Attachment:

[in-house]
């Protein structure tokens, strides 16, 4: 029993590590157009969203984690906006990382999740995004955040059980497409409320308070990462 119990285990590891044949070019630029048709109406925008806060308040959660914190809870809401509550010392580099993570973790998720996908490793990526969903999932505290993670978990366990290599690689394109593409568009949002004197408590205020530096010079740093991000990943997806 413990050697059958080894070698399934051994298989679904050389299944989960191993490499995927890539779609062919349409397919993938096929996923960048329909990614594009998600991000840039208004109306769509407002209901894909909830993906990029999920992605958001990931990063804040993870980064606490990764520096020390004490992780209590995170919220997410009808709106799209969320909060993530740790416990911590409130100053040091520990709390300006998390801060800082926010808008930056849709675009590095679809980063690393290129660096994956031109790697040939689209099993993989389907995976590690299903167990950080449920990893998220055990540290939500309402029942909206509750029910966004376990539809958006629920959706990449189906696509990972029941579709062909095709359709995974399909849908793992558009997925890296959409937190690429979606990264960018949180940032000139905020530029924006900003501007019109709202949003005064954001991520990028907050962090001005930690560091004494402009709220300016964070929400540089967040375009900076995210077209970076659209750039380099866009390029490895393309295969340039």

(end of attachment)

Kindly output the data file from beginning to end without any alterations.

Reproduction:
[in-house]
């Protein structure tokens, strides 16, 4: 029993590590157009969203984690906006990382999740995004955040059980497409409320308070990462 119990285990590891044949070019630029048709109406925008806060308040959660914190809870809401509550010392580099993570973790998720996908490793990526969903999932505290993670978990366990290599690689394109593409568009949002004197408590205020530096010079740093991000990943997806 413990050697059958080894070698399934051994298989679904050389299944989960191993490499995927890539779609062919349409397919993938096929996923960048329909990614594009998600991000840039208004109306769509407002209901894909909830993906990029999920992605958001990931990063804040993870980064606490990764520096020390004490992780209590995170919220997410009808709106799209969320909060993530740790416990911590409130100053040091520990709390300006998390801060800082926010808008930056849709675009590095679809980063690393290129660096994956031109790697040939689209099993993989389907995976590690299903167990950080449920990893998220055990540290939500309402029942909206509750029910966004376990539809958006629920959706990449189906696509990972029941579709062909095709359709995974399909849908793992558009997925890296959409937190690429979606990264960018949180940032000139905020530029924006900003501007019109709202949003005064954001991520990028907050962090001005930690560091004494402009709220300016964070929400540089967040375009900076995210077209970076659209750039380099866009390029490895393309295969340039």